A K-Stew Snack However, when the Princess looks at a map while driving and says “Where the fuck am I?” I become concerned that she will head-on into an oak and thus terminate the movie before it gets a chance to drag on even more forever. She parks and walks into a fish and chips joint, much to the amazement of the rabble gathered inside. “Where am I?” she cooes. Later, still lost, she tries to stop a farmer on a tractor, but he ignores her. Then she sees a scarecrow in a field and spends a long time walking towards it. The sky is still gray. The scarecrow’s name is Berty. Berty is wearing her father’s hunting jacket. She takes the jacket and walks back to her car.

Meanwhile, a different car debauches the Queen at the front door of a castle. We know it’s the Queen because the car also debauches seven Corgis. The always creepy Timothy Spalding stands in front of the castle and checks his watch. Time passes. We hear the kind of jazzy bangy screechy music that’s meant to warn us that bad feelings will soon arrive. In fact, what finally arrives at the Castle is the Princess. The Royal family has been waiting for her so they can eat sandwiches.

Before sandwiches the Queen sits on a scale and Timothy Spalding weighs her. The Royals have a hobby of weighing themselves to make sure they’ve eaten enough. Then Spalding weighs the K Stew. She assures him that the bulk of her weight is jewelry. At dinner we learn that the Princess has an eating disorder. For most of the history of humans this malady has taken the form of starvation, but when it comes to the Princess this mean that she binges and barfs. We know this because after a string of large pearls falls from her neck into her soup she swallows one and dashes to the toilet to bring it up. I’m alarmed that she will choke, and her death will terminate the movie before it becomes even more uneventful. But thankfully, the Princess only imagines she swallowed a pearl. When she tries to retch by sticking her hand down her throat she is able to bring forth neither pearls nor puke.

Again, nothing, in fact, actually happens since all of this plays out only in her head. During breakfast the Prince turns to the Princess and says: “The chickens laid the eggs, the fishermen caught the fish, the bees made the honey. They all made such an effort to bring you breakfast. Please do them the courtesy of not regurgitating it all into a lavatory bowl.”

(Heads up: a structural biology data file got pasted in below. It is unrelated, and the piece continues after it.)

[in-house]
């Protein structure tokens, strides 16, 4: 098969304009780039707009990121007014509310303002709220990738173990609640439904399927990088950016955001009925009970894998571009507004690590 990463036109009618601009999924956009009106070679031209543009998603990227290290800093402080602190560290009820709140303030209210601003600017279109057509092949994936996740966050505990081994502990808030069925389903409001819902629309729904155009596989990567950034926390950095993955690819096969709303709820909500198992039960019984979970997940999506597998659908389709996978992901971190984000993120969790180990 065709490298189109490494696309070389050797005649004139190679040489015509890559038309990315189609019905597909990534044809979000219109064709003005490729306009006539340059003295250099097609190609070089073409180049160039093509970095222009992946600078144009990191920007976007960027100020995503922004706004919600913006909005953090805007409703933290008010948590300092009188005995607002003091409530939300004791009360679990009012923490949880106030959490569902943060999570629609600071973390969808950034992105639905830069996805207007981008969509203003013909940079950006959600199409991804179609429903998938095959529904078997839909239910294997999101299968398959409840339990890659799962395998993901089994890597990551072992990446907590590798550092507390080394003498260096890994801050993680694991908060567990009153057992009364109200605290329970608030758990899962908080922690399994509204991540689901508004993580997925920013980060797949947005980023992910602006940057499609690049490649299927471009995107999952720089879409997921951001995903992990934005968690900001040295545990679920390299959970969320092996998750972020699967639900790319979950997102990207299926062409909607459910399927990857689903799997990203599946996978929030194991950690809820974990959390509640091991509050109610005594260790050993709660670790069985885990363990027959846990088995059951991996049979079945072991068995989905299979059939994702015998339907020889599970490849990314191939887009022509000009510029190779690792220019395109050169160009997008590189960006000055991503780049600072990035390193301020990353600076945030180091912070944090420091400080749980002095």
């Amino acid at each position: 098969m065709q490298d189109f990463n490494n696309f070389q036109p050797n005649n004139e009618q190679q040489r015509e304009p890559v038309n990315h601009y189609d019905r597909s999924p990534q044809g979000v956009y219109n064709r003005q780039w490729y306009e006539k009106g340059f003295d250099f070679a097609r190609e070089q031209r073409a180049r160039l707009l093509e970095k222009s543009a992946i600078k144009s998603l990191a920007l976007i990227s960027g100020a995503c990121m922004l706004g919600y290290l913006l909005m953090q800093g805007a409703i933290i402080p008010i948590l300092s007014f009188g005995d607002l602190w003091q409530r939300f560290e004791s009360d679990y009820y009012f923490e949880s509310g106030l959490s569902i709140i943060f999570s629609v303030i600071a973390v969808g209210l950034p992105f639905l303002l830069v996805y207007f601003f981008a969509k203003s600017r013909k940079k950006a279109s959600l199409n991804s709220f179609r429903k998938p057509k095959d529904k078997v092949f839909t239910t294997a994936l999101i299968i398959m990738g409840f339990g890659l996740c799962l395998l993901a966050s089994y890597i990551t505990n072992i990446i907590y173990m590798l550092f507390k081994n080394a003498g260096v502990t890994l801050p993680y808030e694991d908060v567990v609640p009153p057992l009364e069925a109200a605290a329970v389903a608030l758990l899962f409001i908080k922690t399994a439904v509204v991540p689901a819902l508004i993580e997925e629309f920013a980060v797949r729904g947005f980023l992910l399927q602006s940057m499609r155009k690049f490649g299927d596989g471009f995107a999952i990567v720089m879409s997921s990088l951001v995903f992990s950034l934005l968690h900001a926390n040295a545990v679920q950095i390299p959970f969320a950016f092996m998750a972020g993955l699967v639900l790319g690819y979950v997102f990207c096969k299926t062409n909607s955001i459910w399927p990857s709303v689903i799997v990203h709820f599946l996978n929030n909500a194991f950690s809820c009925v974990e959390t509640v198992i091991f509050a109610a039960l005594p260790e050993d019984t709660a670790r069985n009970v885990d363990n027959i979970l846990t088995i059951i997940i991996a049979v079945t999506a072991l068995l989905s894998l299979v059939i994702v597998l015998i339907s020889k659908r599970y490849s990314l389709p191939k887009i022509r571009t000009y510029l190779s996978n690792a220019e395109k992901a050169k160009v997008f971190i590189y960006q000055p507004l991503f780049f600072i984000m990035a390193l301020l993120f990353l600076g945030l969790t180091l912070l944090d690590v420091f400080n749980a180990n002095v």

The rest of Spencer is a collection of vignettes that have little connection to one another. This is exactly what I look for in Kristen Stewart vehicle. For example: Because Stewart likes to wander around in haunted houses the director has accommodated her. The spook in this case is Anne Boleyn, who lost her head in the sixteenth century while others were keeping theirs. The Princess is concerned she might be next and tries to dance away her fears in the deserted, cobwebby rooms.

In another scene the Princess tells her dresser: “Leave me. I wish to masturbate.” I was alarmed that the camera might actually show some of that, but luckily no self-love ever appears.

Ditto lesbian sex that follows a servant’s admission that she in in love with the Princess “in that way.” I’m relieved when the only girl-on-girl action is the two of them dancing around one another and running on the beach.

In another scene servants beat the brush to flush pheasants into the air so the Royals can shoot and eat them. But the shooting abruptly stops when the Princess appears. This is what I’ve come to expect from Kristen Stewart, that when she appears all action ceases. She is, after all, a human black hole from which no light can escape.

Spencer ends as uneventfully as it begins. The Princess flees the castle and drives into the city to order fast food from KFC. She sits next to the Thames and eats. Then she turns her face to the sheltering sky.

On my birthday I’ll light a candle for Kristen Stewart. I know now that in order for me to live forever she can never stop working. [4/12/2022]